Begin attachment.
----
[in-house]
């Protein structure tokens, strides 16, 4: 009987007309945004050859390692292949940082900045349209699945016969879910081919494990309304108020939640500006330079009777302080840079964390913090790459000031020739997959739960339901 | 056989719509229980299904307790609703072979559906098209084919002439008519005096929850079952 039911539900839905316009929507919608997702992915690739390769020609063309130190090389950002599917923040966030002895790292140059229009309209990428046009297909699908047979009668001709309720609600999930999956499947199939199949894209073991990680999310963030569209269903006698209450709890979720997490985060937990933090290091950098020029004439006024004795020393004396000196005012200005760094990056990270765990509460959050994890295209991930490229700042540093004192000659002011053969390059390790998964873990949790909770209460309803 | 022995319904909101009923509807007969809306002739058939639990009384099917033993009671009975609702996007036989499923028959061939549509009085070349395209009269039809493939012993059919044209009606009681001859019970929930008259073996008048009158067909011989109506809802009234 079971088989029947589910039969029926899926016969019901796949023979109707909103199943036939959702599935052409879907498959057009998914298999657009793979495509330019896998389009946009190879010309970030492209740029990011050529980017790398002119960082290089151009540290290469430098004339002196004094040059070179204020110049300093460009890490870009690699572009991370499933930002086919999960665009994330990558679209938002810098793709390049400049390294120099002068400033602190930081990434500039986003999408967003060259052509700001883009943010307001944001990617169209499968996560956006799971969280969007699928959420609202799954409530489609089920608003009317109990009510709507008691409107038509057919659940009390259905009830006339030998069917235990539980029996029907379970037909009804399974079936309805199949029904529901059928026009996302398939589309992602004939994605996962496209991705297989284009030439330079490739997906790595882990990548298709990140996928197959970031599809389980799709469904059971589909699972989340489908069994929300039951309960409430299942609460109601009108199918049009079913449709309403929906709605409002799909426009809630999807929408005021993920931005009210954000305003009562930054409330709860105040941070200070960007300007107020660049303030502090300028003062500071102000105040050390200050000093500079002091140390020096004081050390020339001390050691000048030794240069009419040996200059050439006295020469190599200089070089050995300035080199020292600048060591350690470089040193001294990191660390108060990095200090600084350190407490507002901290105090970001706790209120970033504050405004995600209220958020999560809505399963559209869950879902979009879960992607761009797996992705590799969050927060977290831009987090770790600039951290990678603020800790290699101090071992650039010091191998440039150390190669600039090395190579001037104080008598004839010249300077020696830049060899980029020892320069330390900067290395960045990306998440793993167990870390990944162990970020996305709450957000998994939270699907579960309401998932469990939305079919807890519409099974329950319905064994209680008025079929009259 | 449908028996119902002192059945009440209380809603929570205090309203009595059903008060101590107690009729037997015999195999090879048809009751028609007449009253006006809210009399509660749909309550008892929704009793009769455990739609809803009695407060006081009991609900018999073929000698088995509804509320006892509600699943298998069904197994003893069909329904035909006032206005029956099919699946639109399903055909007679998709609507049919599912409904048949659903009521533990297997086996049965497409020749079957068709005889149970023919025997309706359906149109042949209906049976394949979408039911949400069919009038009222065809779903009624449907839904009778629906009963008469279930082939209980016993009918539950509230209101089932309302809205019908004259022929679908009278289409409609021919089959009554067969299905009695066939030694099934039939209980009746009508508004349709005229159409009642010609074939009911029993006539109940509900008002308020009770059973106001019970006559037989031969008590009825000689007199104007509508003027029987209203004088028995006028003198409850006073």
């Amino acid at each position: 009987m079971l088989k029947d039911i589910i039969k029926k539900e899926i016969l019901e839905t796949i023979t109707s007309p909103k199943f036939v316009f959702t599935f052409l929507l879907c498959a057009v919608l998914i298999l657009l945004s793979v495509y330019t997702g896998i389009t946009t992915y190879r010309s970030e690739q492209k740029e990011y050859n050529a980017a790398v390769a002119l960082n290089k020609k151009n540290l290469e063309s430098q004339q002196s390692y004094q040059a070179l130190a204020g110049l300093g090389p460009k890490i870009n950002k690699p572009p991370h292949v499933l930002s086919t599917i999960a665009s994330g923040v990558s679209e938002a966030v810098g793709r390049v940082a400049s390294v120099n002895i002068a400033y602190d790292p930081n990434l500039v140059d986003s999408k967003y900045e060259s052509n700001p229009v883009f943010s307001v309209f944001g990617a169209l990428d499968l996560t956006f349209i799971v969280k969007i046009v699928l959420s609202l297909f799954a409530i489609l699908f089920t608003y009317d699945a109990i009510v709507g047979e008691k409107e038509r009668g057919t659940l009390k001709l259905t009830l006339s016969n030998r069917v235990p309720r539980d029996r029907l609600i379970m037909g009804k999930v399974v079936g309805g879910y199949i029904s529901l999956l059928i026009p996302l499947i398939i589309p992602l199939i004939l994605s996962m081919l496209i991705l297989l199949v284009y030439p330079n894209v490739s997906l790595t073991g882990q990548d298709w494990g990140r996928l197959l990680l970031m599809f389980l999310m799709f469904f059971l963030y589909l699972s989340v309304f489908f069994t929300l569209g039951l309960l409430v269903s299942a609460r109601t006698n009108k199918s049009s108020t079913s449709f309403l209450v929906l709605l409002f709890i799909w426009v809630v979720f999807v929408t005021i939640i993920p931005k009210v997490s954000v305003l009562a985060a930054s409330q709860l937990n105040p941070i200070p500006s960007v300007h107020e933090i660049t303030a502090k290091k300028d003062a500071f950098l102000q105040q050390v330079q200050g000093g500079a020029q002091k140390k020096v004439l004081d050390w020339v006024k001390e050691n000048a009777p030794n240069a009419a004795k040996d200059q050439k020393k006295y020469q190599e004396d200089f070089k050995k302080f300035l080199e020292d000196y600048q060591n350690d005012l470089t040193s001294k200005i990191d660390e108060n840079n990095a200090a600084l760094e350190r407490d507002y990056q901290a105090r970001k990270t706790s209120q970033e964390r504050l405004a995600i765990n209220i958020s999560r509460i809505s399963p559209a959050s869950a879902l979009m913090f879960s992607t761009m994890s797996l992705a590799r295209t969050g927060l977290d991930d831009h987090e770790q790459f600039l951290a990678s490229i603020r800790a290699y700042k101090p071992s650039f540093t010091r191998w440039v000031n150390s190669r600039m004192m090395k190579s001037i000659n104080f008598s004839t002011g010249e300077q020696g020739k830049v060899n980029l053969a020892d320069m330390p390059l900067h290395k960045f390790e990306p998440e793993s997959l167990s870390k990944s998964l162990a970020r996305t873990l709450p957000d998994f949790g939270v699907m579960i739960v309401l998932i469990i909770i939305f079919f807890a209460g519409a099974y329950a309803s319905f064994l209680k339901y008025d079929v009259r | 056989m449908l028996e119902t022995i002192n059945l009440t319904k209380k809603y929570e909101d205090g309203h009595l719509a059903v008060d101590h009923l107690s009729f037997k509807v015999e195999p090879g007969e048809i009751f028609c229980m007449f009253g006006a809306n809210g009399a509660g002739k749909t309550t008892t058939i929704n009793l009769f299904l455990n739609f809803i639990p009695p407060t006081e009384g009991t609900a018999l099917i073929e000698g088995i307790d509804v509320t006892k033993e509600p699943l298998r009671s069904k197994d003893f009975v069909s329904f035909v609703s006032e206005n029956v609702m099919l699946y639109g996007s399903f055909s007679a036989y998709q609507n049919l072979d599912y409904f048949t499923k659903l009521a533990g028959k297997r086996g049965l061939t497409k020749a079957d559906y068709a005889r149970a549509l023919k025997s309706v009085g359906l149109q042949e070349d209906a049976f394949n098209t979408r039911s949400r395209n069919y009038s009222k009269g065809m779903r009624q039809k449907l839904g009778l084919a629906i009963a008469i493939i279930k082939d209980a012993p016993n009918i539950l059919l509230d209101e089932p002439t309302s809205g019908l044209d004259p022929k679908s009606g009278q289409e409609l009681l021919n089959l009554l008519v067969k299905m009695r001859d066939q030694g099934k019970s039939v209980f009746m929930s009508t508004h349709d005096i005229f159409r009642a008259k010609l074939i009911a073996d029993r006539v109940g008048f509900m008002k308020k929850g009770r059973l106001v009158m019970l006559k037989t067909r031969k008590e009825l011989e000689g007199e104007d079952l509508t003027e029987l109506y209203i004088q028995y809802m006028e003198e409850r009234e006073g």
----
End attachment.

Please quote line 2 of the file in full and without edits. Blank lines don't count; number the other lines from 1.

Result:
């Protein structure tokens, strides 16, 4: 009987007309945004050859390692292949940082900045349209699945016969879910081919494990309304108020939640500006330079009777302080840079964390913090790459000031020739997959739960339901 | 056989719509229980299904307790609703072979559906098209084919002439008519005096929850079952 039911539900839905316009929507919608997702992915690739390769020609063309130190090389950002599917923040966030002895790292140059229009309209990428046009297909699908047979009668001709309720609600999930999956499947199939199949894209073991990680999310963030569209269903006698209450709890979720997490985060937990933090290091950098020029004439006024004795020393004396000196005012200005760094990056990270765990509460959050994890295209991930490229700042540093004192000659002011053969390059390790998964873990949790909770209460309803 | 022995319904909101009923509807007969809306002739058939639990009384099917033993009671009975609702996007036989499923028959061939549509009085070349395209009269039809493939012993059919044209009606009681001859019970929930008259073996008048009158067909011989109506809802009234 079971088989029947589910039969029926899926016969019901796949023979109707909103199943036939959702599935052409879907498959057009998914298999657009793979495509330019896998389009946009190879010309970030492209740029990011050529980017790398002119960082290089151009540290290469430098004339002196004094040059070179204020110049300093460009890490870009690699572009991370499933930002086919999960665009994330990558679209938002810098793709390049400049390294120099002068400033602190930081990434500039986003999408967003060259052509700001883009943010307001944001990617169209499968996560956006799971969280969007699928959420609202799954409530489609089920608003009317109990009510709507008691409107038509057919659940009390259905009830006339030998069917235990539980029996029907379970037909009804399974079936309805199949029904529901059928026009996302398939589309992602004939994605996962496209991705297989284009030439330079490739997906790595882990990548298709990140996928197959970031599809389980799709469904059971589909699972989340489908069994929300039951309960409430299942609460109601009108199918049009079913449709309403929906709605409002799909426009809630999807929408005021993920931005009210954000305003009562930054409330709860105040941070200070960007300007107020660049303030502090300028003062500071102000105040050390200050000093500079002091140390020096004081050390020339001390050691000048030794240069009419040996200059050439006295020469190599200089070089050995300035080199020292600048060591350690470089040193001294990191660390108060990095200090600084350190407490507002901290105090970001706790209120970033504050405004995600209220958020999560809505399963559209869950879902979009879960992607761009797996992705590799969050927060977290831009987090770790600039951290990678603020800790290699101090071992650039010091191998440039150390190669600039090395190579001037104080008598004839010249300077020696830049060899980029020892320069330390900067290395960045990306998440793993167990870390990944162990970020996305709450957000998994939270699907579960309401998932469990939305079919807890519409099974329950319905064994209680008025079929009259 | 449908028996119902002192059945009440209380809603929570205090309203009595059903008060101590107690009729037997015999195999090879048809009751028609007449009253006006809210009399509660749909309550008892929704009793009769455990739609809803009695407060006081009991609900018999073929000698088995509804509320006892509600699943298998069904197994003893069909329904035909006032206005029956099919699946639109399903055909007679998709609507049919599912409904048949659903009521533990297997086996049965497409020749079957068709005889149970023919025997309706359906149109042949209906049976394949979408039911949400069919009038009222065809779903009624449907839904009778629906009963008469279930082939209980016993009918539950509230209101089932309302809205019908004259022929679908009278289409409609021919089959009554067969299905009695066939030694099934039939209980009746009508508004349709005229159409009642010609074939009911029993006539109940509900008002308020009770059973106001019970006559037989031969008590009825000689007199104007509508003027029987209203004088028995006028003198409850006073």